I believe in being kind and respectful to people, in the environment. I believe in human rights pretty much above anything else – in anybody being able to be who they are, and all the different identities they have. I believe in a really inclusive society where everyone works together.
My parents are activists. They didn’t even want to have children for a long time because they wanted to work on changing the world. So I’ve always grown up in a house that’s been curious about people and wanting to make people…to make the world a better place, more meaningful. And through that, through my parents and my best friends…I think they’re the greatest people in the world and a huge influence. Also learning about different jobs and reading the news has been important for me.
I’ve had friends that have been really religious and I’ve always been very curious about that. It’s never been…there’s something that blocks me…it doesn’t work in me…I can’t…and so I guess [long pause]…everyone wants to have their community – a place they belong. I tend to find that quite organically. But it’s been interesting here: I only recently moved to Vancouver and I’ve got no kinds of networks or connections so I’ve had to kind of look at myself, at my ideas, my identity and what I believe, and the one that stuck out the most was feminism. So I went looking for groups like that and I joined a book club.
The story of Ghandi was a very strong influence on me too. The movement and how it developed. Also the school I went to and the people I grew up with. I went to school with people from different parts of the world and that seemed like the way the world was and should be. And why you find out it’s not like that you become really frustrated and angry but also curious because there’s such difference. You begin to think more and more about why people have other views. And again I go back to my parents who sent me there.
When I was like 12 I had a poster on my wall: the UN Declaration of Human Rights. And I was obsessed with reading about World War II and the Holocaust. I guess I was a strange kid. I guess I thought about human rights and mortality a lot when I was young because I had cancer when I was young. So, in my most influential years from, say, 11 to 15, I had quite a different life to my peers. I didn’t want to get into partying and drinking. Instead I was reading books about people dying in gas chambers in Auschwitz. I’ve never thought about this before but I wonder if that was part of why I became interested where people are born and how that influences what happens to them. I really hadn’t thought of that before [laughing].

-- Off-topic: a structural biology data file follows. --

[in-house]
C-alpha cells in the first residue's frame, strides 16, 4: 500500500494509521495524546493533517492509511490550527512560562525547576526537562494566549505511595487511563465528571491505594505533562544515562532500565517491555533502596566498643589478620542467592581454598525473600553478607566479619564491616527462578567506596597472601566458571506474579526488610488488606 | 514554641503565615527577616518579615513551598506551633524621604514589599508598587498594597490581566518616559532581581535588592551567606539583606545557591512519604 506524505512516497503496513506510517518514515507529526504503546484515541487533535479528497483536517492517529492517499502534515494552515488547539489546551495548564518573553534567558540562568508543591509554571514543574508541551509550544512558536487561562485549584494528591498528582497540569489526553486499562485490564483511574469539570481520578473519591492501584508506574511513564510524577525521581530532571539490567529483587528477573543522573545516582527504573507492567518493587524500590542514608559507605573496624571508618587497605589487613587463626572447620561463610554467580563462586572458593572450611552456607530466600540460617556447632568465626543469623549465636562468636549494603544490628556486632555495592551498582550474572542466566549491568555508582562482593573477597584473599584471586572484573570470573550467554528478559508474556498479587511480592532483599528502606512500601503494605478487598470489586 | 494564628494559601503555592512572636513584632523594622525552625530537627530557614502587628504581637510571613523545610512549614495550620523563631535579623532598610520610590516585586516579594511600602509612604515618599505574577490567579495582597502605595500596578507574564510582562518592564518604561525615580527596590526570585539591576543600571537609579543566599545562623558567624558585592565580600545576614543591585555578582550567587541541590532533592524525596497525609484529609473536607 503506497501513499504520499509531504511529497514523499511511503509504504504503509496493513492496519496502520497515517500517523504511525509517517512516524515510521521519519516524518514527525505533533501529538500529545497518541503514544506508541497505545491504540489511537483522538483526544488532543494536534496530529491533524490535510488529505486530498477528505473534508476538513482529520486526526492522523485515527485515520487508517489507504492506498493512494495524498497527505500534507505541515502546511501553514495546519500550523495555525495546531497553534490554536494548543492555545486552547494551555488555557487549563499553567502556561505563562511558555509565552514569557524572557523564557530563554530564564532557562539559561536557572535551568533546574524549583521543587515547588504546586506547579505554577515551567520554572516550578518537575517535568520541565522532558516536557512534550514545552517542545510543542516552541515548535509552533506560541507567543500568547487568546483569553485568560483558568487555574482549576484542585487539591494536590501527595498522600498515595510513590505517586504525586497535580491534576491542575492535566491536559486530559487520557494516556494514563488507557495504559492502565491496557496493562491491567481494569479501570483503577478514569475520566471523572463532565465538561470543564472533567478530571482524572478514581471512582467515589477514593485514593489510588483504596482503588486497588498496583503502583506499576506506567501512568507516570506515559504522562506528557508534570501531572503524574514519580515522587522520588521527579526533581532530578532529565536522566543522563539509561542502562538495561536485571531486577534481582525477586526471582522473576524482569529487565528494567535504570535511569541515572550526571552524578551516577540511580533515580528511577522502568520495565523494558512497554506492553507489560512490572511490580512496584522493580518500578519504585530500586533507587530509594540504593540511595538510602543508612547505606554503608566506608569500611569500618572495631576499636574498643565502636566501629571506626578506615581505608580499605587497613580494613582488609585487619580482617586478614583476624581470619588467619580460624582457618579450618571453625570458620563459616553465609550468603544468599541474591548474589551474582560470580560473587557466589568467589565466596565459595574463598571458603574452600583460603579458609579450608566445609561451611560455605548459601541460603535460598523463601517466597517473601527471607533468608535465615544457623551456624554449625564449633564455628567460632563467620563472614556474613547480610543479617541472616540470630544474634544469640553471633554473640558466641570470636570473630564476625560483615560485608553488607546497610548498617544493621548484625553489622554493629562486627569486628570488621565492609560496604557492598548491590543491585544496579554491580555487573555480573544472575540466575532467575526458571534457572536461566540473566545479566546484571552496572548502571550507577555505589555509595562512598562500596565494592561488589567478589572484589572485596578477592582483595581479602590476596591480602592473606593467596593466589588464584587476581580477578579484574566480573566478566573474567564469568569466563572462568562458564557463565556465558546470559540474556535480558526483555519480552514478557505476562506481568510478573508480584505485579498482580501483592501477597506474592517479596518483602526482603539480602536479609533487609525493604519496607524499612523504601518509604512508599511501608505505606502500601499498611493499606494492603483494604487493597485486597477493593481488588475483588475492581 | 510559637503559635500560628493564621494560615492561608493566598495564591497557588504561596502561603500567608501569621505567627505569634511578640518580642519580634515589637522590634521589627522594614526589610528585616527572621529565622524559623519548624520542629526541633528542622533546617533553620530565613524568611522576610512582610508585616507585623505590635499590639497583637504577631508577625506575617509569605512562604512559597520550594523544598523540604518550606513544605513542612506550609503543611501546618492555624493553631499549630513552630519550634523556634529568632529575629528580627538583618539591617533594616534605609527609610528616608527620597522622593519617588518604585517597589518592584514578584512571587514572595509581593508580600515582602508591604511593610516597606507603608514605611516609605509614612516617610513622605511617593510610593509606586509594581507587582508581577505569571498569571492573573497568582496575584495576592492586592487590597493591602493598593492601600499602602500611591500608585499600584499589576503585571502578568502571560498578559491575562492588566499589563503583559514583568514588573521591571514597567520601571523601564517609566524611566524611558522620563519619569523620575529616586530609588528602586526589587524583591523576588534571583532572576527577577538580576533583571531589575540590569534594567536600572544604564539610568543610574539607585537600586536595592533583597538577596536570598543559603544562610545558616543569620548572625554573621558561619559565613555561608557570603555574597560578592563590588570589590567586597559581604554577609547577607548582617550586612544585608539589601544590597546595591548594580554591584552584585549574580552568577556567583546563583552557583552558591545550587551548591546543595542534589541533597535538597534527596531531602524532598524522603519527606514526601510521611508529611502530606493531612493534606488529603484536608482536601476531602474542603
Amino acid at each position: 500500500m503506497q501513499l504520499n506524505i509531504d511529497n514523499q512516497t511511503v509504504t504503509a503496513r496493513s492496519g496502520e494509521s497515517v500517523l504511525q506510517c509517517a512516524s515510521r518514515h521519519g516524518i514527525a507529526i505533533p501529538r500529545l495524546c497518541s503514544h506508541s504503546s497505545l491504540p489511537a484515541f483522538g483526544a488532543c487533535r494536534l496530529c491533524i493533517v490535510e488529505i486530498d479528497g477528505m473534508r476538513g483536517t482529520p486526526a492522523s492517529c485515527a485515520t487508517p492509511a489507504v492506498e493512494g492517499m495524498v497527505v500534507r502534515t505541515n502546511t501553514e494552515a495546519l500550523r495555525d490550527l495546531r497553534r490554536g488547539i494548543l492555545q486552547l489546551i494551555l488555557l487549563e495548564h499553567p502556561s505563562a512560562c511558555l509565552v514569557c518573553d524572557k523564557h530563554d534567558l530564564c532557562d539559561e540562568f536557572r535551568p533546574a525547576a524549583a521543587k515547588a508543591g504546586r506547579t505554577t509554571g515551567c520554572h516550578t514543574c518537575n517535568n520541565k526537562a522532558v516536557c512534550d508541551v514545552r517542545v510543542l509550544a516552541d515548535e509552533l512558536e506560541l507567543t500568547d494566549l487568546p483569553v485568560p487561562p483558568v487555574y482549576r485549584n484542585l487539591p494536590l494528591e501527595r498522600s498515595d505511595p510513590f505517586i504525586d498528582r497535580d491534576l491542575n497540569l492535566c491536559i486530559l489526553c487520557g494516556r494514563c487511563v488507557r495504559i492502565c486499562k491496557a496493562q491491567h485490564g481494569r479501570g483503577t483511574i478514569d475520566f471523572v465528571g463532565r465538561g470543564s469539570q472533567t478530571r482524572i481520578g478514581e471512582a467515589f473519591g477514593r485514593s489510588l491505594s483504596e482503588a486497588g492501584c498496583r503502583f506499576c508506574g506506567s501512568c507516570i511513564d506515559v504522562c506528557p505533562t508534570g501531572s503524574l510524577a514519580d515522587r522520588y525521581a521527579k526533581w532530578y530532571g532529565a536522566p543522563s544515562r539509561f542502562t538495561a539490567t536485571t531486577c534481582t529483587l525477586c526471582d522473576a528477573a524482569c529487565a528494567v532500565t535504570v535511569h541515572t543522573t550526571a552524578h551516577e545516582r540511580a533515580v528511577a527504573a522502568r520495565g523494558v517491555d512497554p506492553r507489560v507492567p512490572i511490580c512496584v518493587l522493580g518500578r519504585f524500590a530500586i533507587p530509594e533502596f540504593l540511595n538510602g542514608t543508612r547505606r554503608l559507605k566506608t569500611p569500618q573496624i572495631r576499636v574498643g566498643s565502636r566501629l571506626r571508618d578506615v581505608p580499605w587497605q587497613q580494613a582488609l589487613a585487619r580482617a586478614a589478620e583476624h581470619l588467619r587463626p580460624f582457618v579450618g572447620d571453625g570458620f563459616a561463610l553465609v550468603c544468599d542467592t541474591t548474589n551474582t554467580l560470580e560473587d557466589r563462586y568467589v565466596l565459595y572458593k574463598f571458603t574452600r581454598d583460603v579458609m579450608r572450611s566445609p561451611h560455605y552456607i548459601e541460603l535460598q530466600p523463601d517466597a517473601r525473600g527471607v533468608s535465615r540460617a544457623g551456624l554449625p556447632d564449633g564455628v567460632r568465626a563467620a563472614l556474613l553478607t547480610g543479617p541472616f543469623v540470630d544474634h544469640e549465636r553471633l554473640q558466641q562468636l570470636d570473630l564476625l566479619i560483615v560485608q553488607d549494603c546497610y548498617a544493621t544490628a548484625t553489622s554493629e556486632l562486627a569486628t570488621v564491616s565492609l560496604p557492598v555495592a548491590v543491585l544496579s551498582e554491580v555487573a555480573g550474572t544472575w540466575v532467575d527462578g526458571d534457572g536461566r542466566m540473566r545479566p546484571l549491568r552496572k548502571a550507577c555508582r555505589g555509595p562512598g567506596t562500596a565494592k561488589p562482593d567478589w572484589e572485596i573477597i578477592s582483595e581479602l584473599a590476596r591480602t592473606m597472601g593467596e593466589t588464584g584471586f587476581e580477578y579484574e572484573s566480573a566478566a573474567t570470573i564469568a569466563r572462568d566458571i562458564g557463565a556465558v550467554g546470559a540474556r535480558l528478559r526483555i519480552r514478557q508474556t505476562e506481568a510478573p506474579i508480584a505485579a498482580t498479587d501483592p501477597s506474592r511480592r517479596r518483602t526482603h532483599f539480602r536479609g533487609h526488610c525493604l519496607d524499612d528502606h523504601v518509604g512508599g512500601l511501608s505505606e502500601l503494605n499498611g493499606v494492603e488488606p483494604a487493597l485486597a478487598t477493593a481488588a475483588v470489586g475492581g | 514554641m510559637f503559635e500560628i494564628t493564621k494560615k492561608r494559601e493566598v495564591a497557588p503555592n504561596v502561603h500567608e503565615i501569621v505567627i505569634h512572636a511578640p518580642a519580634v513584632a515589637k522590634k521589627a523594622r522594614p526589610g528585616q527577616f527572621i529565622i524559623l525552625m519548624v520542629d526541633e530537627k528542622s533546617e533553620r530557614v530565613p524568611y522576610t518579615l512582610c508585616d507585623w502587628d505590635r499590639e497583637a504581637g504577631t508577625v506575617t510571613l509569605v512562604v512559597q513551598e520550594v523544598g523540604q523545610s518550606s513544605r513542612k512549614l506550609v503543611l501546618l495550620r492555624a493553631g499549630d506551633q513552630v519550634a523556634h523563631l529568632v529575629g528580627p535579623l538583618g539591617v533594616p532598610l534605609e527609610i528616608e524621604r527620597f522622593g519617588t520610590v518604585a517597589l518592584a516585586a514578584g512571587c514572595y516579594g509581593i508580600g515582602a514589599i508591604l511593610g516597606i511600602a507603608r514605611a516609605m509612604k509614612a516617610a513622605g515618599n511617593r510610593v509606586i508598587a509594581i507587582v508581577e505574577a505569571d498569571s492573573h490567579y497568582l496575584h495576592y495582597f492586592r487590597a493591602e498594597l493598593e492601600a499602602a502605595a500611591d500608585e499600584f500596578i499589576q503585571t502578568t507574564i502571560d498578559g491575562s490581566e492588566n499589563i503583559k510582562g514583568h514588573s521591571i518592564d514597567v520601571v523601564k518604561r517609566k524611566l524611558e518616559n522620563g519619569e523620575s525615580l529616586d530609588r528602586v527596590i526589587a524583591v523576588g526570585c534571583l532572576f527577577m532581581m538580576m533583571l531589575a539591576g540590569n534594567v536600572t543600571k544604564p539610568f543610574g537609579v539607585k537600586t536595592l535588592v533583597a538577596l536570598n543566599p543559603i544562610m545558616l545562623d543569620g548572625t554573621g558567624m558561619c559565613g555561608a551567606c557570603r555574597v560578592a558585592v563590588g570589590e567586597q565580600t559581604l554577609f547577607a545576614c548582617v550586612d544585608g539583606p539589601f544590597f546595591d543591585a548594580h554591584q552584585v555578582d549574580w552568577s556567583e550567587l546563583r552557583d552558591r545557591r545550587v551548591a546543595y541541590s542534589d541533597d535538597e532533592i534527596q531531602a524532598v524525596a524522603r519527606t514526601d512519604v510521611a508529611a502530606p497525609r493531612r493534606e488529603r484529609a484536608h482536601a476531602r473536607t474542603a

I have trouble with religion. I’m very curious about it but I have trouble with it. In terms of a philosophy, I once discussed with my friends the pros and cons of labelling yourself. I call myself a feminist because I actually think it’s quite powerful to have a word and a label. That’s the main one but also just general respect and human rights. And action towards climate change. I don’t know if that’s a philosophy but movements of humanity to improve the world.
I’m deeply passionate about people being who they are with dignity and respect. But because of those ideas I mentioned about human rights…I struggle when those ideas are violated in other cultures and religions. I would say “those things need a change” and I’m making a judgement, right? That’s my judgement on this religion or this group of people and their culture. And does that conflict with my idea about respect? It kind of does but I think you should challenge a religion or culture where it violates women’s rights and reproductive sexual health. I just think that religion and culture should never be a taboo. But I have real trouble with living up to that [laughing].
I don’t like conflict so I’m rarely challenged in my beliefs because often people don’t know what they are. It’s funny. People often think I’m Christian. I don’t know why. And they think I’m vegetarian. I’m trying to get better at being okay with different opinions and conversations. Because conversation is everything and if you have people with different ideas, that’s great – that’s what we need in the world. I’m trying.
If people don’t know me, the fact that I can curse very heartily can surprise them [laughing]. Or that I’m married but I don’t wear a ring and haven’t changed my name. People would assume that I might have done those things.
People are also often surprised when they discover I’m not so focused on animal rights. I don’t really have much to say on that [laughing].